A healthy cup of companionship
A healthy cup of companionship
19 May 2017
Noel Hahn lost his job 10 years ago. It came as a shock after a lot of years in the retail business.
He was too young to retire or qualify for an aged pension. Finding another job, at his age, was difficult.
Noel and his wife, Coral, found a cleaning job, providing them with 15 hours paid work per week. Centrelink said it could help with some sort of regular payment to boost their income, provided they agreed to work at least 15 hours a week in a voluntary capacity. Noel accepted the challenge. So did Coral.
They live at Sunbury, 40km north-west of Melbourne. Noel and Coral talked over what type of voluntary work they could do; who they could do it for. Coral recalled that when a previous marriage ended in 1980 and she was left destitute with four children, it was The Salvation Army that came to her aid.
“I remember when the children and I lived on one packet of Weet-Bix for a whole week. We had Weet-Bix for breakfast, lunch and dinner. The kids took Weet-Bix to school for their lunch. We eventually went to The Salvation Army and they helped us. So, who better, I thought, than The Salvation Army when Noel and I needed to find somewhere to volunteer.”
They went to the Sunbury Corps office. It was their first contact with The Salvation Army since Coral’s first marriage separation experience.
“We met Major Barbara Wilson at the corps office. We asked if there was anything we could do. She asked us to give her a few days to think about it. A few days later, she phoned and asked how we would feel about making cups of tea for elderly people. We said we would give it a go. It was at their Companion Club for over 50s.”
Three years later, Noel and Coral (pictured right) took over as Companion Club leaders. Seven years later, they are still the leaders. Theirs is a ministry of Building Healthy Communities, the third tenet of The Salvation Army’s new National Mission Statement: “Investing ourselves in relationships that promote mutual flourishing. We find the wholeness God intends for us in community.”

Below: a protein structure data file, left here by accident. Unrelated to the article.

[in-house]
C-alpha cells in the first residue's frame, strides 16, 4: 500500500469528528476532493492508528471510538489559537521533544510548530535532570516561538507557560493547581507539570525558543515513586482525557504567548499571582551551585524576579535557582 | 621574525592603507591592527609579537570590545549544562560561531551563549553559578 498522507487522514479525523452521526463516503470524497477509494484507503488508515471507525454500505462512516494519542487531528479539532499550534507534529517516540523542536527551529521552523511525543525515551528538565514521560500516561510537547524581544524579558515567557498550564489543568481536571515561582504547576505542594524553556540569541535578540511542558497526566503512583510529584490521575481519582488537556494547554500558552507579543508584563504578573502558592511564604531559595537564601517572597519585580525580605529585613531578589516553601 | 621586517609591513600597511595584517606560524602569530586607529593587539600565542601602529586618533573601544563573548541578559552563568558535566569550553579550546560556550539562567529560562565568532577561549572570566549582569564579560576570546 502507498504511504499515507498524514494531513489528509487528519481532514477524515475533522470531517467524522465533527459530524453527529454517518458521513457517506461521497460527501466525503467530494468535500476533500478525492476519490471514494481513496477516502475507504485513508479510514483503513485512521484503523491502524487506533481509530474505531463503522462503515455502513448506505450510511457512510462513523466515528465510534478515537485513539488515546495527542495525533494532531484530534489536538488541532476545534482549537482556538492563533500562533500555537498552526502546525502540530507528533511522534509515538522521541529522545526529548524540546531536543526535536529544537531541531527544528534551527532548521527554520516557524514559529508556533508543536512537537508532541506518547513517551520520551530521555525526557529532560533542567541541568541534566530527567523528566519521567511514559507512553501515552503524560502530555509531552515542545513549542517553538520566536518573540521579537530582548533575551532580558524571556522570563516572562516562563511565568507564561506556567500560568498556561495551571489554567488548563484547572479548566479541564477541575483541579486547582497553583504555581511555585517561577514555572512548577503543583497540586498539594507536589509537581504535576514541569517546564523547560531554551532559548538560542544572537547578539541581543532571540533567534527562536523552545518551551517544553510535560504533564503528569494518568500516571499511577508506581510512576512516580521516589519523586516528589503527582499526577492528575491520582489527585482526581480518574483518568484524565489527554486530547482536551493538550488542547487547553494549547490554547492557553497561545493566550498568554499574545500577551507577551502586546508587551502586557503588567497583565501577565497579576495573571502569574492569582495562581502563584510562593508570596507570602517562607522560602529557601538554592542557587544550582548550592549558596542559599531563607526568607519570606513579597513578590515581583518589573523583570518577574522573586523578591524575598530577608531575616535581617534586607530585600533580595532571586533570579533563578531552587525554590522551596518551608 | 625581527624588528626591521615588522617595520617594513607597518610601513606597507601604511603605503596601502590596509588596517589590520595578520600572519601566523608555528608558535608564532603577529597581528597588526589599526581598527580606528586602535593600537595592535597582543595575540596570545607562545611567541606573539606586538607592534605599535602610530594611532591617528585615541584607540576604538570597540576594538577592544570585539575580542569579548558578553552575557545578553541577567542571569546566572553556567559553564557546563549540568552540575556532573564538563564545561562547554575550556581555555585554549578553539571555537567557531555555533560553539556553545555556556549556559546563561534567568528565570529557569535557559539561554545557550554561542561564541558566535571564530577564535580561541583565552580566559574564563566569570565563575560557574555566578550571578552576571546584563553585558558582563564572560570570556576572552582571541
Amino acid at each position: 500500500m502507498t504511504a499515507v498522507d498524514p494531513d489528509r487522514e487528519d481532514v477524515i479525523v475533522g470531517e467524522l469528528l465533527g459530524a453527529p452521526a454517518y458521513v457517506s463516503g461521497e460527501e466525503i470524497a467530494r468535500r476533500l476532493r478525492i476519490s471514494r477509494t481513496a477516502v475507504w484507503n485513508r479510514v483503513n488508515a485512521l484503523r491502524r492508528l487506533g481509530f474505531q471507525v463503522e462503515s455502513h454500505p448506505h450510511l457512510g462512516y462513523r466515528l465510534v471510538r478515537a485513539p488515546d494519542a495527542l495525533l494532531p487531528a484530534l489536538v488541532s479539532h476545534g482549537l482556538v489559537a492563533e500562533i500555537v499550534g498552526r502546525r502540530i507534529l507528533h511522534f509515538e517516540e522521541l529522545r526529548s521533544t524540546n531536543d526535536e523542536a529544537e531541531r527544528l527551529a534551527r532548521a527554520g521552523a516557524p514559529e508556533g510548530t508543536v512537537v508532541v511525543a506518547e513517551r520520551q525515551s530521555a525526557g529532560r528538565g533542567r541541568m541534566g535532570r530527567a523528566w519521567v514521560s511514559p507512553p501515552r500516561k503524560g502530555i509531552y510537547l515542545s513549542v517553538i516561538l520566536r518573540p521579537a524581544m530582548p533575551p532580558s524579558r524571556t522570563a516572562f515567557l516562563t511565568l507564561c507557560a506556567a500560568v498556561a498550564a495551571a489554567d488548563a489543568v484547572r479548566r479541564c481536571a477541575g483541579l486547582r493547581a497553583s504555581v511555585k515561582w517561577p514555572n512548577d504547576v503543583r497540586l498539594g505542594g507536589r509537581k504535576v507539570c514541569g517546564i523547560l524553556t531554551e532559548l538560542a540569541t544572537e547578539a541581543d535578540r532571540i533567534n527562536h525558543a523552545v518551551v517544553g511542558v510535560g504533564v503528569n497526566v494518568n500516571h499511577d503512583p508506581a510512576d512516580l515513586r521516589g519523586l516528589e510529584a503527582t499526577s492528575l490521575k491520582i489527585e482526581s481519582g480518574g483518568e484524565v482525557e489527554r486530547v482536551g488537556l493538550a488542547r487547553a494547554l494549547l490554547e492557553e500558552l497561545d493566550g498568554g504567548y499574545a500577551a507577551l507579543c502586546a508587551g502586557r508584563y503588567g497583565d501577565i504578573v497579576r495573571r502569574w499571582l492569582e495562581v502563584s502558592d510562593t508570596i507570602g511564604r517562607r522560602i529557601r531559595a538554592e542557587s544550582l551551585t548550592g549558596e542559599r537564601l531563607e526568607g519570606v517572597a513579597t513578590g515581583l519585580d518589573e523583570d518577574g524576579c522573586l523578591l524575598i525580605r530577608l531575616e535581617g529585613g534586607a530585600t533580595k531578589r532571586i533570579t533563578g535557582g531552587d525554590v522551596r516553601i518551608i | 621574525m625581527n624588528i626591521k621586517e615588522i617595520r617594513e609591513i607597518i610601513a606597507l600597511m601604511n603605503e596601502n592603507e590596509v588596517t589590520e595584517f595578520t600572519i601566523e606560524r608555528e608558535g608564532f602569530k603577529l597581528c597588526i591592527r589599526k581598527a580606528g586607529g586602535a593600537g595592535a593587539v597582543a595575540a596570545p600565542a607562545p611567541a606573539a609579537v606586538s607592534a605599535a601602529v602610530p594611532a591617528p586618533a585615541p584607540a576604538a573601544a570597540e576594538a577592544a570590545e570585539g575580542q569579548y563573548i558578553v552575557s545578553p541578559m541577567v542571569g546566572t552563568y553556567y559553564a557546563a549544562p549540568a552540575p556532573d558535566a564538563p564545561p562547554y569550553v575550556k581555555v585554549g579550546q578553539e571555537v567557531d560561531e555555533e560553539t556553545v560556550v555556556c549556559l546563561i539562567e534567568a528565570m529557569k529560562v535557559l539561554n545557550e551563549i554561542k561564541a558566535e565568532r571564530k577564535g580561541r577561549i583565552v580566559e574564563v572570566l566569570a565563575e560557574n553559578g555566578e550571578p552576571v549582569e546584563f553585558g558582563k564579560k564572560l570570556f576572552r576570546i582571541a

“That’s exactly what we are doing,” Coral says. “We are investing in relationships with people who are lonely; people who need somebody to talk to.”
The Sunbury Companion Club has 42 members. The eldest is 93. There are people from a variety of church denominations. There are non-churchgoers; even people without a faith, at all.
Noel and Coral were not churchgoers when they first started serving cups of tea at the Companion Club. Now, they attend the Sunday service every week. A number of their Companion Club friends have also started attending the Sunbury Sunday services. “I suppose at the Companion Club, we’re like a little community,” Coral says. “There are people who don’t get out at all, except than for our weekly activity.
"Noel drives the corps bus to pick up and take home those who otherwise wouldn’t get there. One of our couples recently celebrated their 65th wedding anniversary. Their story appeared in the local paper and they told the paper that Companion Club was one of the highlights of their week. Now, the paper wants to do a story about Companion Club and how it provides company for the community.”
Noel and Coral have also helped out for the past three years at the Sunbury Neighbourhood Kitchen. It’s a community-based free dinner provided on Monday nights for disadvantaged people. Noel drives the corps bus to pick up people at their homes and return them after dinner. Coral is his offsider. “This, again, is a chance to build relationships with our community,” Coral says. She also volunteers one day a week at her local Salvos Stores outlet.
In 2014, Noel and Coral were named Hume Council’s Citizens of the Month for their community work. “They are beautiful, gentle, humble people,” says current Corps Officer, Aux-Lieutenant Andrew Webb. “Noel and Coral are definitely living out The Salvation Army mission of Building Healthy Communities, but also the one about Caring for People.
Bill Simpson is a contributing writer for Others magazine.